OLGA R. RODRIGUEZ Associated Press
California’s two largest utilities were considering cutting power Monday to tens of thousands of customers as fall brings back dangerous weather conditions and the companies try to head off wildfires sparked by electrical equipment.
Pacific Gas & Electric Corp. was expected to decide by Monday evening whether controlled power outages affecting as many as 21,000 customers would be needed to ease the risk of wildfires in Northern California.
Meanwhile, Southern California Edison said it might shut off power to 41,000 customers due to forecasts calling for gusty Santa Ana winds. The utility initially estimated about 10,000 customers could be impacted.
Major increases were focused on San Bernardino and Riverside counties. Power cuts could also occur in Los Angeles and Santa Barbara counties.
Some of the most destructive blazes in the state in the past two years were started by Pacific Gas & Electric power lines.
If approved by San Francisco-based PG&E, outages could occur later in the day and affect portions of Butte, Nevada and Yuba counties in the Sierra foothills. The utility previously warned of possible shut-offs affecting an estimated 124,000 customers.
Strong winds, low humidity and warm temperatures were forecast in the region through Wednesday, and authorities issued an extreme fire danger warning for some areas.
Wind gusts could reach 50 mph (80 kph) in the northern Sierra and foothills, and between 30 to 40 mph (48 to 64 kph) in the Sacramento Valley and near the Pacific coast, said Eric Curth, a forecaster with the National Weather Service.
“Humidity levels are dropping, and winds are picking up,” Curth said. “The main threat is overnight when the winds pick up in the mountains and foothills.”
PG&E first cut off power preemptively last October, affecting some 87,000 customers. The move prompted complaints and demands for reimbursement.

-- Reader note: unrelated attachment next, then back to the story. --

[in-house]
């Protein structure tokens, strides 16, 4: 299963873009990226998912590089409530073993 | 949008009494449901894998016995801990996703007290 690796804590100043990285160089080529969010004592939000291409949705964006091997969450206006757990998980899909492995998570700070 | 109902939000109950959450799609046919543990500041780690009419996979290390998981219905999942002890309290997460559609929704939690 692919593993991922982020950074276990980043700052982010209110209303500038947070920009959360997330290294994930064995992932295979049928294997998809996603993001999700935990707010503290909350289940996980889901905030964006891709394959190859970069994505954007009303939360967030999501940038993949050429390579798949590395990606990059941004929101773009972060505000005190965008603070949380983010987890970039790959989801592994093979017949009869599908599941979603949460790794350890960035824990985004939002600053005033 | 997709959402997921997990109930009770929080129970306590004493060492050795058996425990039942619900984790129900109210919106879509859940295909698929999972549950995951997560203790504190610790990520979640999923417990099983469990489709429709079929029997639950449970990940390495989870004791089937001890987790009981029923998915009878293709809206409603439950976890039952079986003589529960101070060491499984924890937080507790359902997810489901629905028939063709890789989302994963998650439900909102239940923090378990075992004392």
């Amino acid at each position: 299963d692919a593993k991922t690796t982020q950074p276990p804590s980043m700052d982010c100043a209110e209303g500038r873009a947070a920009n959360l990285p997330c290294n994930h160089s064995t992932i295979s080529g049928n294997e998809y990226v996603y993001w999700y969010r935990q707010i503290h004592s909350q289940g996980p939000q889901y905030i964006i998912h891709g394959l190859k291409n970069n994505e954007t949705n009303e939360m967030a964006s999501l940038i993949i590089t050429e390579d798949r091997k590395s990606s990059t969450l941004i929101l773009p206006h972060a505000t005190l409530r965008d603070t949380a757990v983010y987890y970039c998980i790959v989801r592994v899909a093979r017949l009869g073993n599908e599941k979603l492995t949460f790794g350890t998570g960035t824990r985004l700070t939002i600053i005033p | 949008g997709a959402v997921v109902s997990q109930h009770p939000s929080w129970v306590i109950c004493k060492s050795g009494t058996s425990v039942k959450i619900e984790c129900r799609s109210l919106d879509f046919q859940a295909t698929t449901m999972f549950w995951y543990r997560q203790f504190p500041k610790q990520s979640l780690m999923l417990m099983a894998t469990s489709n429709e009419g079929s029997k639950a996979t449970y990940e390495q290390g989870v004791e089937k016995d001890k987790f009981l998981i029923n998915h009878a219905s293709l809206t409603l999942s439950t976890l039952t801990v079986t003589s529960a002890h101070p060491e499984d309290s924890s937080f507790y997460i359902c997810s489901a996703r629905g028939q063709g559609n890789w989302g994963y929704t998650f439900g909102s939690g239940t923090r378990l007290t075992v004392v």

But the utility canceled plans to shut off power ahead of a blaze that killed 86 people and nearly destroyed the town of Paradise.
An investigation by Cal Fire said transmission lines owned and operated by the utility started the Nov. 8 fire that wiped out nearly 15,000 homes.
The investigation identified a second nearby ignition site involving PG&E’s electrical distribution lines that had contacted vegetation. The second fire was quickly consumed by the initial fire.
California regulators in May approved allowing utilities to cut off electricity to avoid catastrophic wildfires but said utilities must do a better job ramping up preventive efforts and educating and notifying the public, particularly people with disabilities and others who are vulnerable.
In January, PG&E sought bankruptcy protection, saying it could not afford an estimated $30 billion in potential damages from lawsuits stemming from catastrophic wildfires.
Earlier this month, PG&E agreed to pay $11 billion to insurance companies holding 85% of the claims from fires that include the November 2018 Paradise blaze.
The settlement, confirmed Monday, is subject to bankruptcy court approval.
It’s important for PG&E to pull itself from bankruptcy protection because it will be a big part of a wildfire fund set up to help California’s major utilities pay future claims as climate change makes wildfires more frequent and severe.
Associated Press writers Juliet Williams in San Francisco and John Antczak in Los Angeles contributed to this report.